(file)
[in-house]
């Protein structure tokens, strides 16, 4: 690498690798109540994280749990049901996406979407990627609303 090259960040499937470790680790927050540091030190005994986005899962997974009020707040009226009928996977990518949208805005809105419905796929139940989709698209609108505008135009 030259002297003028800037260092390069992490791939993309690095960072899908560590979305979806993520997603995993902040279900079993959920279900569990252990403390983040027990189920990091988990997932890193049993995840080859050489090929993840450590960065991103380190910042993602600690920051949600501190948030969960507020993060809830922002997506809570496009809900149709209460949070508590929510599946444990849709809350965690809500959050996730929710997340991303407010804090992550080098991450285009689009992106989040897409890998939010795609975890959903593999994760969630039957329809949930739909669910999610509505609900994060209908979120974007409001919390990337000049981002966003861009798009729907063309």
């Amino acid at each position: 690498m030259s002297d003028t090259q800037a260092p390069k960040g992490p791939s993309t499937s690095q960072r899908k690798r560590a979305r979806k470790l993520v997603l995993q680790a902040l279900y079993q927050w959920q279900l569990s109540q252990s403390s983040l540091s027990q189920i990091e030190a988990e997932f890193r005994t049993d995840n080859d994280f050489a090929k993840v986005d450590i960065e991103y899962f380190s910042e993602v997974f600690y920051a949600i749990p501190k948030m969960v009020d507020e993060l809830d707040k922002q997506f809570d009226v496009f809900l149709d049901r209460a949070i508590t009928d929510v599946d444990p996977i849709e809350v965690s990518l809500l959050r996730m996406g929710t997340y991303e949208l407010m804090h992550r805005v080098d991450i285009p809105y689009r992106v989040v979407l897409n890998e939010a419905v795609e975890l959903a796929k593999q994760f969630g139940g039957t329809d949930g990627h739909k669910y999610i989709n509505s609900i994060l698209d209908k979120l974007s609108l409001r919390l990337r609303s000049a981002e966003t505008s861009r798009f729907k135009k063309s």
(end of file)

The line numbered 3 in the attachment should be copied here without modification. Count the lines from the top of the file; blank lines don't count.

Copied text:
């Amino acid at each position: 690498m030259s002297d003028t090259q800037a260092p390069k960040g992490p791939s993309t499937s690095q960072r899908k690798r560590a979305r979806k470790l993520v997603l995993q680790a902040l279900y079993q927050w959920q279900l569990s109540q252990s403390s983040l540091s027990q189920i990091e030190a988990e997932f890193r005994t049993d995840n080859d994280f050489a090929k993840v986005d450590i960065e991103y899962f380190s910042e993602v997974f600690y920051a949600i749990p501190k948030m969960v009020d507020e993060l809830d707040k922002q997506f809570d009226v496009f809900l149709d049901r209460a949070i508590t009928d929510v599946d444990p996977i849709e809350v965690s990518l809500l959050r996730m996406g929710t997340y991303e949208l407010m804090h992550r805005v080098d991450i285009p809105y689009r992106v989040v979407l897409n890998e939010a419905v795609e975890l959903a796929k593999q994760f969630g139940g039957t329809d949930g990627h739909k669910y999610i989709n509505s609900i994060l698209d209908k979120l974007s609108l409001r919390l990337r609303s000049a981002e966003t505008s861009r798009f729907k135009k063309s």